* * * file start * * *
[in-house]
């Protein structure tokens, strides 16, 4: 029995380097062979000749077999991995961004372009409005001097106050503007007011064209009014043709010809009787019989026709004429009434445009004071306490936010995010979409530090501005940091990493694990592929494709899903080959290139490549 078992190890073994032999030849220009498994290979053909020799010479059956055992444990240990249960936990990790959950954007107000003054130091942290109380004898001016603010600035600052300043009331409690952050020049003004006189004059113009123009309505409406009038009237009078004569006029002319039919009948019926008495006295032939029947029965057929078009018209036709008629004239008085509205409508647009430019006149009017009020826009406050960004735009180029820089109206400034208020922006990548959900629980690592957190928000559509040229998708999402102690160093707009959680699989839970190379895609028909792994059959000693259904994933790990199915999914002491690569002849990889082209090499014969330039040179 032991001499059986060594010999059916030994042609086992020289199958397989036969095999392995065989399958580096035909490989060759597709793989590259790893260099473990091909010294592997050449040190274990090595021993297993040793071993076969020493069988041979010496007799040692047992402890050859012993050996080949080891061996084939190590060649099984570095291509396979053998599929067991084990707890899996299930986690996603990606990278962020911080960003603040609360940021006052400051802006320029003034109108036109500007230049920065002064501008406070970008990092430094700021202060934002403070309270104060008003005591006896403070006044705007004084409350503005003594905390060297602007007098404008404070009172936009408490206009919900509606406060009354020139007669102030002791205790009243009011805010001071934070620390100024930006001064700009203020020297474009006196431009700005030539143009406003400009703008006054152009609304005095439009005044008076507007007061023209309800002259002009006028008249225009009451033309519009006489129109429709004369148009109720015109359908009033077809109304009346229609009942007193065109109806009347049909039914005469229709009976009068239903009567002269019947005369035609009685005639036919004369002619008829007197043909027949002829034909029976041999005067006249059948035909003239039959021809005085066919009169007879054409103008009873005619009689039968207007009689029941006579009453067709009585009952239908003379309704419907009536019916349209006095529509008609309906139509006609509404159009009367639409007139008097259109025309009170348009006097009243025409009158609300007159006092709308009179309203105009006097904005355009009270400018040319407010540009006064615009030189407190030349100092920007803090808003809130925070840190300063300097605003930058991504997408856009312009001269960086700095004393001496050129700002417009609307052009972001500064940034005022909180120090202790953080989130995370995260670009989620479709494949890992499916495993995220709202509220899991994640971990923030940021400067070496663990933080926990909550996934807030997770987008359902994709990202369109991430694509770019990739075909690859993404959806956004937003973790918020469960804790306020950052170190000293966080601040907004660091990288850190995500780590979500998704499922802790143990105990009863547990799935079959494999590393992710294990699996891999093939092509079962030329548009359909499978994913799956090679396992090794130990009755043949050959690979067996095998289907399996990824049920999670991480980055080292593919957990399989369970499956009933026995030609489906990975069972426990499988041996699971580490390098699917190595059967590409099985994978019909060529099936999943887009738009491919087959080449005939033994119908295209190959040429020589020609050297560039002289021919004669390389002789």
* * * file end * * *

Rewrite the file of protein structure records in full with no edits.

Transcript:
[in-house]
């Protein structure tokens, strides 16, 4: 029995380097062979000749077999991995961004372009409005001097106050503007007011064209009014043709010809009787019989026709004429009434445009004071306490936010995010979409530090501005940091990493694990592929494709899903080959290139490549 078992190890073994032999030849220009498994290979053909020799010479059956055992444990240990249960936990990790959950954007107000003054130091942290109380004898001016603010600035600052300043009331409690952050020049003004006189004059113009123009309505409406009038009237009078004569006029002319039919009948019926008495006295032939029947029965057929078009018209036709008629004239008085509205409508647009430019006149009017009020826009406050960004735009180029820089109206400034208020922006990548959900629980690592957190928000559509040229998708999402102690160093707009959680699989839970190379895609028909792994059959000693259904994933790990199915999914002491690569002849990889082209090499014969330039040179 032991001499059986060594010999059916030994042609086992020289199958397989036969095999392995065989399958580096035909490989060759597709793989590259790893260099473990091909010294592997050449040190274990090595021993297993040793071993076969020493069988041979010496007799040692047992402890050859012993050996080949080891061996084939190590060649099984570095291509396979053998599929067991084990707890899996299930986690996603990606990278962020911080960003603040609360940021006052400051802006320029003034109108036109500007230049920065002064501008406070970008990092430094700021202060934002403070309270104060008003005591006896403070006044705007004084409350503005003594905390060297602007007098404008404070009172936009408490206009919900509606406060009354020139007669102030002791205790009243009011805010001071934070620390100024930006001064700009203020020297474009006196431009700005030539143009406003400009703008006054152009609304005095439009005044008076507007007061023209309800002259002009006028008249225009009451033309519009006489129109429709004369148009109720015109359908009033077809109304009346229609009942007193065109109806009347049909039914005469229709009976009068239903009567002269019947005369035609009685005639036919004369002619008829007197043909027949002829034909029976041999005067006249059948035909003239039959021809005085066919009169007879054409103008009873005619009689039968207007009689029941006579009453067709009585009952239908003379309704419907009536019916349209006095529509008609309906139509006609509404159009009367639409007139008097259109025309009170348009006097009243025409009158609300007159006092709308009179309203105009006097904005355009009270400018040319407010540009006064615009030189407190030349100092920007803090808003809130925070840190300063300097605003930058991504997408856009312009001269960086700095004393001496050129700002417009609307052009972001500064940034005022909180120090202790953080989130995370995260670009989620479709494949890992499916495993995220709202509220899991994640971990923030940021400067070496663990933080926990909550996934807030997770987008359902994709990202369109991430694509770019990739075909690859993404959806956004937003973790918020469960804790306020950052170190000293966080601040907004660091990288850190995500780590979500998704499922802790143990105990009863547990799935079959494999590393992710294990699996891999093939092509079962030329548009359909499978994913799956090679396992090794130990009755043949050959690979067996095998289907399996990824049920999670991480980055080292593919957990399989369970499956009933026995030609489906990975069972426990499988041996699971580490390098699917190595059967590409099985994978019909060529099936999943887009738009491919087959080449005939033994119908295209190959040429020589020609050297560039002289021919004669390389002789």